Paganism Versus the New Age Movement

Earlier this week I overheard a discussion about the connection between Paganism and New Age, alternative healing methods.  The speaker was talking about how angry he was to find things like chakra charts and gem elixir kits in the Pagan shops because they’re not magical and have anything to do with Pagan practices.  This got me thinking.  Why do Pagan shops carry New Age things and vis versa?  Where does the Pagan Movement start and the New Age Movement begin?  How do they connect?  So I did a little research!

Just to give a little background, the New Age Movement began in the early 1970’s and peaked in the late ’70s and early ’80s.  The ethos of the  Movement is that for 2,000 years humanity has been in the Age of Pisces, and we are entering the Age of Aquarius.  This “new age” will be marked by more personal liberation and healing.  Through this philosophy, alternative lifestyle options such as yoga and herbalism have become more mainstream.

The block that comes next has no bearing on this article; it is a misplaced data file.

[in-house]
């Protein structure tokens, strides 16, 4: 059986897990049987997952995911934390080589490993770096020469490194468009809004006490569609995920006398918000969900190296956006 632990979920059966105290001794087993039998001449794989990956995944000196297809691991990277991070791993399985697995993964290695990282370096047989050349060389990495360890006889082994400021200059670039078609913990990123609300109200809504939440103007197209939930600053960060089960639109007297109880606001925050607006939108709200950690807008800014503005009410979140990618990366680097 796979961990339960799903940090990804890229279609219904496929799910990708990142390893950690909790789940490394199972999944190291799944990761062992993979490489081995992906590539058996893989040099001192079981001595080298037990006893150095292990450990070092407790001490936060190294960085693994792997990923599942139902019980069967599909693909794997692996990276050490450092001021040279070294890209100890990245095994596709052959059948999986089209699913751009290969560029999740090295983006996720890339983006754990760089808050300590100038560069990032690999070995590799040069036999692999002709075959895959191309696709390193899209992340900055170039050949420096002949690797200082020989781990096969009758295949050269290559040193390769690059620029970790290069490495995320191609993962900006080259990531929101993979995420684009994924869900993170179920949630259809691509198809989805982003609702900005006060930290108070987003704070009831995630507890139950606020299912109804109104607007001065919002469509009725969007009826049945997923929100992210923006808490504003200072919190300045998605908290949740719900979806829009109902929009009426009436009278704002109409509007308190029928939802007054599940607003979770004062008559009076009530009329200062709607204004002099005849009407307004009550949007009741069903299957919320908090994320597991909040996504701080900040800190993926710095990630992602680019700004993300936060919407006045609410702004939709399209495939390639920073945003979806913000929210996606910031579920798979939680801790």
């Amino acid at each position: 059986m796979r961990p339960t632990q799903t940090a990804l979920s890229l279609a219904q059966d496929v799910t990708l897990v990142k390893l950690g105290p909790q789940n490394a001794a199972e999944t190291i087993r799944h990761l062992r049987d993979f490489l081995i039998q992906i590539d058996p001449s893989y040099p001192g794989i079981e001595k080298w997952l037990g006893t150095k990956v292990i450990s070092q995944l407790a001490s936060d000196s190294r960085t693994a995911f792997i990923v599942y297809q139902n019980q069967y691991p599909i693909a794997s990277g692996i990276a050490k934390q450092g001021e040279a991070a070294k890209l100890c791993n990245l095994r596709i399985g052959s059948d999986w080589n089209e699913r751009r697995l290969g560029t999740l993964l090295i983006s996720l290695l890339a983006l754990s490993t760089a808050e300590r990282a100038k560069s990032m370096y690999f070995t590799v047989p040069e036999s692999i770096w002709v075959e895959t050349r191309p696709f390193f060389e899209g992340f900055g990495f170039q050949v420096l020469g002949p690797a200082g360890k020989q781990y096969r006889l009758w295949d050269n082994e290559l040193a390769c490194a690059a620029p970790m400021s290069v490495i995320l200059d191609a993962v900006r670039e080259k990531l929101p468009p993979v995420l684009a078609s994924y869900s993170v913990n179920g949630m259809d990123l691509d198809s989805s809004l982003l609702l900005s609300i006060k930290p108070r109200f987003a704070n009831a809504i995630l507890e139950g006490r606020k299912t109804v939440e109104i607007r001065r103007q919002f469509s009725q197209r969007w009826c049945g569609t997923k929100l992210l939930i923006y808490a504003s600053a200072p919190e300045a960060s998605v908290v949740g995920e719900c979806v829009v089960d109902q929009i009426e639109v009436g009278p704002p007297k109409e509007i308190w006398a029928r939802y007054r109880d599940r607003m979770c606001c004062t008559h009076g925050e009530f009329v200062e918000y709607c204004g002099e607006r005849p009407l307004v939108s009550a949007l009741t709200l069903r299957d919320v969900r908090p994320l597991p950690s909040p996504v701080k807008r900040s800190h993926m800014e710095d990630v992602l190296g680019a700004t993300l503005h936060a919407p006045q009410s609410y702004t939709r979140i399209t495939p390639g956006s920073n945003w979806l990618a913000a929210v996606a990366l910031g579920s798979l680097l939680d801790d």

The Pagan Movement, which formally began with the publication of Witchcraft Today in 1954, and the New Age Movement have several philosophical similarities, which makes sense because Paganism is a parent philosophy of the New Age Movement.  Belief in reincarnation is common in both communities.  So is the idea of personal spirituality.  Also both philosophies have a core belief in the respect and preservation of the natural world.  Of course, both movements aren’t the same.  The New Age Movement has no distinct religious category due to its emphasis on personal faith.  For example, my great-uncles are all New Agers, but all hail from different religious and spiritual paths ranging from Methodism to Evangelical Christianity to Paganism to the zen and art of microbrewing beer (that uncle finds it quite meditative).  In addition, the New Age Movement does not widely believe in magic and the Other Worlds the way many Pagans do.  Also something I didn’t know is many members of the Pagan community are critical about the patriarchal elements of the New Age Movement.